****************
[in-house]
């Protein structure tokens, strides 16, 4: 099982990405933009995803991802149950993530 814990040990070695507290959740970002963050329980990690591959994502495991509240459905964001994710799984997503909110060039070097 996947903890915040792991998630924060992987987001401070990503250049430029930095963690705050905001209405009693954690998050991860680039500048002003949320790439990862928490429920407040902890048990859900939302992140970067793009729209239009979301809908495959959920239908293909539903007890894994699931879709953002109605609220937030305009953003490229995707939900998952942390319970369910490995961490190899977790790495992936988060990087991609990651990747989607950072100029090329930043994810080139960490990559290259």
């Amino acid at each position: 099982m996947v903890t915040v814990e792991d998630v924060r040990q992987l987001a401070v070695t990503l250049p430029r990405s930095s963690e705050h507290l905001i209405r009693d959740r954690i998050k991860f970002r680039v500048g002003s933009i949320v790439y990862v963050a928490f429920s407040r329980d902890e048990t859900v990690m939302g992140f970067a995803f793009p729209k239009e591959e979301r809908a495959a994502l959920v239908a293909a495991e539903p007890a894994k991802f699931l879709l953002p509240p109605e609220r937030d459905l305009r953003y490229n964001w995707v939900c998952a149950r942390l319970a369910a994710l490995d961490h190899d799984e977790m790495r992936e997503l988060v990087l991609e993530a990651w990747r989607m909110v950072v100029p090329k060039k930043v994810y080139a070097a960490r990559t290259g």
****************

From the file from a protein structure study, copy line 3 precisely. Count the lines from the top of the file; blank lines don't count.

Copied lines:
């Amino acid at each position: 099982m996947v903890t915040v814990e792991d998630v924060r040990q992987l987001a401070v070695t990503l250049p430029r990405s930095s963690e705050h507290l905001i209405r009693d959740r954690i998050k991860f970002r680039v500048g002003s933009i949320v790439y990862v963050a928490f429920s407040r329980d902890e048990t859900v990690m939302g992140f970067a995803f793009p729209k239009e591959e979301r809908a495959a994502l959920v239908a293909a495991e539903p007890a894994k991802f699931l879709l953002p509240p109605e609220r937030d459905l305009r953003y490229n964001w995707v939900c998952a149950r942390l319970a369910a994710l490995d961490h190899d799984e977790m790495r992936e997503l988060v990087l991609e993530a990651w990747r989607m909110v950072v100029p090329k060039k930043v994810y080139a070097a960490r990559t290259g």